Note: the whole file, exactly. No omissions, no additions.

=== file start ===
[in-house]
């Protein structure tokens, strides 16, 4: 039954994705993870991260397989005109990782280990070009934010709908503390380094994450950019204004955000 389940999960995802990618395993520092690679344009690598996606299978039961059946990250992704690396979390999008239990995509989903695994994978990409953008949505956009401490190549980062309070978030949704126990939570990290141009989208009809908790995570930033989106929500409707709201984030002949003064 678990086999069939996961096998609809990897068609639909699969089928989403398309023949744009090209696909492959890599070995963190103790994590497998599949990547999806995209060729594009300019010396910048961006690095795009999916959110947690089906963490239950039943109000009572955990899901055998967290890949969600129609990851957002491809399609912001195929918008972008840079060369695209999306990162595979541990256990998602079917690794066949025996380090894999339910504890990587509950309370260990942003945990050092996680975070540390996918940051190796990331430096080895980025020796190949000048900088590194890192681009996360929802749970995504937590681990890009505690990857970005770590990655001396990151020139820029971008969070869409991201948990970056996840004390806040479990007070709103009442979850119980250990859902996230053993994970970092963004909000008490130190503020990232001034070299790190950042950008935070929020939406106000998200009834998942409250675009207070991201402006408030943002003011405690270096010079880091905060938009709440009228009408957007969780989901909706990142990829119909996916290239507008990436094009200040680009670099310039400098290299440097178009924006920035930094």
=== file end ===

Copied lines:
[in-house]
């Protein structure tokens, strides 16, 4: 039954994705993870991260397989005109990782280990070009934010709908503390380094994450950019204004955000 389940999960995802990618395993520092690679344009690598996606299978039961059946990250992704690396979390999008239990995509989903695994994978990409953008949505956009401490190549980062309070978030949704126990939570990290141009989208009809908790995570930033989106929500409707709201984030002949003064 678990086999069939996961096998609809990897068609639909699969089928989403398309023949744009090209696909492959890599070995963190103790994590497998599949990547999806995209060729594009300019010396910048961006690095795009999916959110947690089906963490239950039943109000009572955990899901055998967290890949969600129609990851957002491809399609912001195929918008972008840079060369695209999306990162595979541990256990998602079917690794066949025996380090894999339910504890990587509950309370260990942003945990050092996680975070540390996918940051190796990331430096080895980025020796190949000048900088590194890192681009996360929802749970995504937590681990890009505690990857970005770590990655001396990151020139820029971008969070869409991201948990970056996840004390806040479990007070709103009442979850119980250990859902996230053993994970970092963004909000008490130190503020990232001034070299790190950042950008935070929020939406106000998200009834998942409250675009207070991201402006408030943002003011405690270096010079880091905060938009709440009228009408957007969780989901909706990142990829119909996916290239507008990436094009200040680009670099310039400098290299440097178009924006920035930094």